Dir: Yoji Yamada. Japan. 2014. 136mins
A wafer-thin weepie shot almost entirely on a sound stage, Yoji Yamada’s 80th feature film The Little House (Chiisai Ouchi) will not go down in history as one of his finest achievements. An adaptation of a best-selling, award-winning, novel by Kyoko Nakamura, it offers a painfully derivative illicit love affair between a traditional middle-class wife and her husband’s assistant that seems to be cut out for early afternoon TV melodrama. Its chances of drawing any attention outside Japan are slim at best.
None of the performances rise above the soap operatic tradition, but, as it is only to be expected of a man of Yamada’s experience, all technical credits are aboveboard.
A flashback of a flashback, the story is told first by a young man (Satoshi Tsumabuki) who remembers encouraging his recently deceased great-aunt to write her memoirs. This is the frame for the story told by the great-aunt herself, Taki (played as an elderly lady by Chieko Baisho, and as a young girl, by Haru Kuroki).
In the winter of 1935, she left her home in the north of Japan to work for a businessman’s family in Tokyo. The Harai family lived in the little house of the title, on top of a hill. The husband, Masaki Harai (Takataro Kataoka) is an executive in a toy factory, a typical Japanese authoritative husband who takes for granted that nothing can possibly go wrong at home.
His wife, beautiful Tokiko (Takako Matsu), is terribly worried because her little boy has been diagnosed with polio and is in need of constant care. Young Taki - who soon becomes Taki-dear - is indispensable to all of them. Meek, subdued but ingratiating and devoted to a fault, not only a faithful servant in charge of all the house chores, but also a masseuse, a confidante and a soulful companion, she is a blessing for the entire family.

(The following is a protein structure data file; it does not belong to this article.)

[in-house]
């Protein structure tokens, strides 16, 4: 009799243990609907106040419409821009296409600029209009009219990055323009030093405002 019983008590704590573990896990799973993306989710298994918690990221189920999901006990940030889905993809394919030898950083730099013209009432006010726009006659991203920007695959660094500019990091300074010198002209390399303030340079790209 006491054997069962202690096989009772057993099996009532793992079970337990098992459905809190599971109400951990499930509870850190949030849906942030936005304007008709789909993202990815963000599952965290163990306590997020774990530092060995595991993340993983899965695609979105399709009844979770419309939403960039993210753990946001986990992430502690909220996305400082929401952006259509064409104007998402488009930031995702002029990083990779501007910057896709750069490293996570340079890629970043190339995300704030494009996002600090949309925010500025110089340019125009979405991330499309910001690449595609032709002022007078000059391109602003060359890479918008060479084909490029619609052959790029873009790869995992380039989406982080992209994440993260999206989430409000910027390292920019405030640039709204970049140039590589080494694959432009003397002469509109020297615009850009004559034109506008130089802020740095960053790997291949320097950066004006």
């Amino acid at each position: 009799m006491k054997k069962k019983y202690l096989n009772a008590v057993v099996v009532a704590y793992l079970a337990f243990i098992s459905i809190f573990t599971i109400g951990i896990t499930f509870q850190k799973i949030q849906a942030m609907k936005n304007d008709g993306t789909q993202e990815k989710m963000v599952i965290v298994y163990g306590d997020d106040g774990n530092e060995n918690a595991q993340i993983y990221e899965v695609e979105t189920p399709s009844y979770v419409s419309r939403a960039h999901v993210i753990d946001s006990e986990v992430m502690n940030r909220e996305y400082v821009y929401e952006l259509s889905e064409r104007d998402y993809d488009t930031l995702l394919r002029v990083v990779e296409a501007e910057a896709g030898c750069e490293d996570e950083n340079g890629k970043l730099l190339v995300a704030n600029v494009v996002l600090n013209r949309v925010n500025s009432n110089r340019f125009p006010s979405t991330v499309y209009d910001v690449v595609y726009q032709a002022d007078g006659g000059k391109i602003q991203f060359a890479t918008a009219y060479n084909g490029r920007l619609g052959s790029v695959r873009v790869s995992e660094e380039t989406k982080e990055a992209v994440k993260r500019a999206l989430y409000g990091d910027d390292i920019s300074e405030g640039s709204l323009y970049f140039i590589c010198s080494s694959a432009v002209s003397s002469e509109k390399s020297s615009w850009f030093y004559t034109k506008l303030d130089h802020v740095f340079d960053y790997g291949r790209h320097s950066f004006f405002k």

One day, talented designer Itakura (Hidetaka Yoshioka), who works for the husband, comes into the picture and Tokiko falls, but in a very reserved and Japanese style, for his shy and youthful appearance. Predictably enough, reserve, tradition and caution are thrown to the wind after a while, but hubby’s attention is elsewhere, for in the meantime, Japan marches victoriously into China and business prospects look more cheerful than ever.
Not for long, however, for the rest of the world has something to say about it. The economy suffers and the war threatens to erupt at home. But not in the little house on the hill, where nothing changes. It is still a Disney dollhouse and romance is the only real concern over there, for the boy’s health has recovered and the husband couldn’t be bothered with affairs of the heart.
Behind his back, tears are shed, Tokiko’s soul is in turmoil, Taki suffers terribly watching her mistress risking to compromise herself, but it is all done in a nicely decorous, elegant manner. Only when war threatens to become ugly and to hit close to home, does the camera finally move out of the little house. The Hirais cannot afford Taki any longer, and she goes back to the far north and the rest of the story is told in dialogue.
Eighty two year-old Yamada may have intended to resuscitate, with painstaking love and attention, a world gone by, but what comes up on the screen looks entirely fictitious, a banal collection of clichés piling up one on top of the other, all of it wrapped in Joe Hisaishi’s syrupy soundtrack, entirely alien to what the Japanese spirit the images pretend to convey. None of the performances rise above the soap operatic tradition, but, as it is only to be expected of a man of Yamada’s experience, all technical credits are aboveboard.
Production companies/sales: Shochiku, www.shochiku.jp
Producers: Hiroshi Fukasawa, Hiroyuki Saito
Screenplay: Yoji Yamada, Emiko Hikamatsu, based on novel by Kyoko Nakajima
Cinematography: Masashi Chikamori
Editor: Iwao Ishii
Production designer: Mitsuo Degawa, Daisuke Sue
Music: Joe Hisaishi
Main cast: Takako Matsu, Haru Kuroki, Takataro Kataoka, Hidetaka Yoshioka, Satoshi Tsumabuki, Chieko Baisho